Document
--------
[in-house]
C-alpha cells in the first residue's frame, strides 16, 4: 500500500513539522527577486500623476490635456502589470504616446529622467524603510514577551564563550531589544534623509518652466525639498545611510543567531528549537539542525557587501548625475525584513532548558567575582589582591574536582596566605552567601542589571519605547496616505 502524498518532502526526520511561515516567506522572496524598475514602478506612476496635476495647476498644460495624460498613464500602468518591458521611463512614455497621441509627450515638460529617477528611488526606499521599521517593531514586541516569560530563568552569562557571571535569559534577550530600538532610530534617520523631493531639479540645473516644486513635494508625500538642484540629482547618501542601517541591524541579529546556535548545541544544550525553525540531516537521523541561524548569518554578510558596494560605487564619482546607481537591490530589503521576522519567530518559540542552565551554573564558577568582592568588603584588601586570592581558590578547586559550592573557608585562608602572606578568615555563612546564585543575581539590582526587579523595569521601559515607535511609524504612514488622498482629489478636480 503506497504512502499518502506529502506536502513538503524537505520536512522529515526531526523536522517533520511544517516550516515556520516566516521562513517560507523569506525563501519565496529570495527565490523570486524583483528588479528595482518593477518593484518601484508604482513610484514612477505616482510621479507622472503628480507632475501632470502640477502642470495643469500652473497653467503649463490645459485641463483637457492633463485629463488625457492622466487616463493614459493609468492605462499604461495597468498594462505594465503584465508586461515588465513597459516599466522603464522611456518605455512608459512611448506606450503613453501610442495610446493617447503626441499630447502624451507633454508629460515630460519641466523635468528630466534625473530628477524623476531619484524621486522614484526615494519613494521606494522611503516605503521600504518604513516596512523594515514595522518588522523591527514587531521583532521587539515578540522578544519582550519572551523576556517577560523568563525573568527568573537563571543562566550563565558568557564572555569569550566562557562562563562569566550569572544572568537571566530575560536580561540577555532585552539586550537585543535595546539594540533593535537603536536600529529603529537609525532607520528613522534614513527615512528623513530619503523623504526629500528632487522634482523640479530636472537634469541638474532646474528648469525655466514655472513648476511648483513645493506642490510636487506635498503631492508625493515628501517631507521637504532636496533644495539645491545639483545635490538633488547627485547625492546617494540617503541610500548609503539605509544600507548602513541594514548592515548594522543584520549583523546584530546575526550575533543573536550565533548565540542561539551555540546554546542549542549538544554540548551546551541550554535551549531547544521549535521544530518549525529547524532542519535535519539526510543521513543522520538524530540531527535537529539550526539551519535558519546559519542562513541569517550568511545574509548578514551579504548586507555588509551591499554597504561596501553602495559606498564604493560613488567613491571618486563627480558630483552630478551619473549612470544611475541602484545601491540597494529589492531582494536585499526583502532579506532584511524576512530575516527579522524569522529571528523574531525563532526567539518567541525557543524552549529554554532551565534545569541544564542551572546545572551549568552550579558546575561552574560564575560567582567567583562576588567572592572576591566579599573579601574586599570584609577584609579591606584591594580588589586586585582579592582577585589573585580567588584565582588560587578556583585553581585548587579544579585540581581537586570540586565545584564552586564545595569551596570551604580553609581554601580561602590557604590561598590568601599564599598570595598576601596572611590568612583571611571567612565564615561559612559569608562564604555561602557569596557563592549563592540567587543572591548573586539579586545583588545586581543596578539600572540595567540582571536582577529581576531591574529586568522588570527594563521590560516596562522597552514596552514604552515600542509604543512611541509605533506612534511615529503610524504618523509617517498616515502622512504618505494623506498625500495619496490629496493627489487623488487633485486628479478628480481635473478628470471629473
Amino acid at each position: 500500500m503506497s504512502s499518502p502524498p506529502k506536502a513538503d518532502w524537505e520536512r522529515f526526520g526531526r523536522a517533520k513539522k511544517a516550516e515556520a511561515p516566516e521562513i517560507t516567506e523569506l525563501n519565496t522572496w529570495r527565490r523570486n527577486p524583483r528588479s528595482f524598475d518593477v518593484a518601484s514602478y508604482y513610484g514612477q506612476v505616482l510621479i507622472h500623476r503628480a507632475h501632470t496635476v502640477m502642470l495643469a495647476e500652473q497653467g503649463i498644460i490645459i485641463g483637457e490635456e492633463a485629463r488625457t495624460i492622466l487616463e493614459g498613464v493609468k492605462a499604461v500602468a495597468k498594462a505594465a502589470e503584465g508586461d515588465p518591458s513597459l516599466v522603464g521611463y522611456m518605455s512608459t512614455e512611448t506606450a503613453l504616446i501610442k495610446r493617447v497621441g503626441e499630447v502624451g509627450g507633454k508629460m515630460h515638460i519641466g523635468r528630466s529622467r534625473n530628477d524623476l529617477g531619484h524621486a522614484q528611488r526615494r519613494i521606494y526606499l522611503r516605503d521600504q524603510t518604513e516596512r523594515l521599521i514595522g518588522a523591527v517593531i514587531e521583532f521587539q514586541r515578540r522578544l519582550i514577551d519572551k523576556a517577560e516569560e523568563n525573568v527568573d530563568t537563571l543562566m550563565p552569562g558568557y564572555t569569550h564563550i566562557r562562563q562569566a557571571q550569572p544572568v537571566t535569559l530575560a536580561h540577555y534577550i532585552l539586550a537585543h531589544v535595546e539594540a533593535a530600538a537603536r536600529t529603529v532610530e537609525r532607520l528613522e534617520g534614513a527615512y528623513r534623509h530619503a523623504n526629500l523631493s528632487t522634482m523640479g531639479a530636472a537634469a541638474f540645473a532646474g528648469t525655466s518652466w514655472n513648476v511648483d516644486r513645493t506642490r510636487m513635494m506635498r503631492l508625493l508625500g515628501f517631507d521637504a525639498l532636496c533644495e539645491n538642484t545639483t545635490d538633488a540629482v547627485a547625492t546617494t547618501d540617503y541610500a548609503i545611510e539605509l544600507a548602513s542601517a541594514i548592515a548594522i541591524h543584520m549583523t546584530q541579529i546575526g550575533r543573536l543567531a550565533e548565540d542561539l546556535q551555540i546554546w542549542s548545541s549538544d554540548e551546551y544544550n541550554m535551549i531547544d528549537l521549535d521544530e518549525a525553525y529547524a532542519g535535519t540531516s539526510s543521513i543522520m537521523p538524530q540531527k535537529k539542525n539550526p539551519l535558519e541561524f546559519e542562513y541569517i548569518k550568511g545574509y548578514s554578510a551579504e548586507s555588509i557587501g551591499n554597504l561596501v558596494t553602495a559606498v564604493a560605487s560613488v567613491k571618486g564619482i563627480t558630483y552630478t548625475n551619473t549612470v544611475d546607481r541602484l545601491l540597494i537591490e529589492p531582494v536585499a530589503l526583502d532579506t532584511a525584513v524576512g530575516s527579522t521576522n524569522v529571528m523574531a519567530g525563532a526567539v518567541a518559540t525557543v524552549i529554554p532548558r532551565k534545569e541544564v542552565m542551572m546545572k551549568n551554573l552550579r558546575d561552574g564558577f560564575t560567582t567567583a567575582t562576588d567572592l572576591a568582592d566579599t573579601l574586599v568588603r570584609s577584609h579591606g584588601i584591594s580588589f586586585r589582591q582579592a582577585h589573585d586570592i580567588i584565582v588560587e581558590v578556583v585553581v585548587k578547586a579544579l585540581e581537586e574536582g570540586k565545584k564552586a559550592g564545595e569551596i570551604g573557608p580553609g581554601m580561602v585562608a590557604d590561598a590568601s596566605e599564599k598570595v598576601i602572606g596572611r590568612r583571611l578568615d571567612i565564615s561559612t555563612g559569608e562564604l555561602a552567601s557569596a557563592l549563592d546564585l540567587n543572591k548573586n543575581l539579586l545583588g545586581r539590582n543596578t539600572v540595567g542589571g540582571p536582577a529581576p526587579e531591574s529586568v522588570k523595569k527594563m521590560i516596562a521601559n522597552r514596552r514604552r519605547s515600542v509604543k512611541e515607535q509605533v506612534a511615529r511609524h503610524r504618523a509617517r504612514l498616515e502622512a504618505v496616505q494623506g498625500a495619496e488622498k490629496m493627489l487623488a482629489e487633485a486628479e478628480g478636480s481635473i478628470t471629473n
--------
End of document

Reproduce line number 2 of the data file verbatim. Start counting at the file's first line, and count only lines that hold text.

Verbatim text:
C-alpha cells in the first residue's frame, strides 16, 4: 500500500513539522527577486500623476490635456502589470504616446529622467524603510514577551564563550531589544534623509518652466525639498545611510543567531528549537539542525557587501548625475525584513532548558567575582589582591574536582596566605552567601542589571519605547496616505 502524498518532502526526520511561515516567506522572496524598475514602478506612476496635476495647476498644460495624460498613464500602468518591458521611463512614455497621441509627450515638460529617477528611488526606499521599521517593531514586541516569560530563568552569562557571571535569559534577550530600538532610530534617520523631493531639479540645473516644486513635494508625500538642484540629482547618501542601517541591524541579529546556535548545541544544550525553525540531516537521523541561524548569518554578510558596494560605487564619482546607481537591490530589503521576522519567530518559540542552565551554573564558577568582592568588603584588601586570592581558590578547586559550592573557608585562608602572606578568615555563612546564585543575581539590582526587579523595569521601559515607535511609524504612514488622498482629489478636480 503506497504512502499518502506529502506536502513538503524537505520536512522529515526531526523536522517533520511544517516550516515556520516566516521562513517560507523569506525563501519565496529570495527565490523570486524583483528588479528595482518593477518593484518601484508604482513610484514612477505616482510621479507622472503628480507632475501632470502640477502642470495643469500652473497653467503649463490645459485641463483637457492633463485629463488625457492622466487616463493614459493609468492605462499604461495597468498594462505594465503584465508586461515588465513597459516599466522603464522611456518605455512608459512611448506606450503613453501610442495610446493617447503626441499630447502624451507633454508629460515630460519641466523635468528630466534625473530628477524623476531619484524621486522614484526615494519613494521606494522611503516605503521600504518604513516596512523594515514595522518588522523591527514587531521583532521587539515578540522578544519582550519572551523576556517577560523568563525573568527568573537563571543562566550563565558568557564572555569569550566562557562562563562569566550569572544572568537571566530575560536580561540577555532585552539586550537585543535595546539594540533593535537603536536600529529603529537609525532607520528613522534614513527615512528623513530619503523623504526629500528632487522634482523640479530636472537634469541638474532646474528648469525655466514655472513648476511648483513645493506642490510636487506635498503631492508625493515628501517631507521637504532636496533644495539645491545639483545635490538633488547627485547625492546617494540617503541610500548609503539605509544600507548602513541594514548592515548594522543584520549583523546584530546575526550575533543573536550565533548565540542561539551555540546554546542549542549538544554540548551546551541550554535551549531547544521549535521544530518549525529547524532542519535535519539526510543521513543522520538524530540531527535537529539550526539551519535558519546559519542562513541569517550568511545574509548578514551579504548586507555588509551591499554597504561596501553602495559606498564604493560613488567613491571618486563627480558630483552630478551619473549612470544611475541602484545601491540597494529589492531582494536585499526583502532579506532584511524576512530575516527579522524569522529571528523574531525563532526567539518567541525557543524552549529554554532551565534545569541544564542551572546545572551549568552550579558546575561552574560564575560567582567567583562576588567572592572576591566579599573579601574586599570584609577584609579591606584591594580588589586586585582579592582577585589573585580567588584565582588560587578556583585553581585548587579544579585540581581537586570540586565545584564552586564545595569551596570551604580553609581554601580561602590557604590561598590568601599564599598570595598576601596572611590568612583571611571567612565564615561559612559569608562564604555561602557569596557563592549563592540567587543572591548573586539579586545583588545586581543596578539600572540595567540582571536582577529581576531591574529586568522588570527594563521590560516596562522597552514596552514604552515600542509604543512611541509605533506612534511615529503610524504618523509617517498616515502622512504618505494623506498625500495619496490629496493627489487623488487633485486628479478628480481635473478628470471629473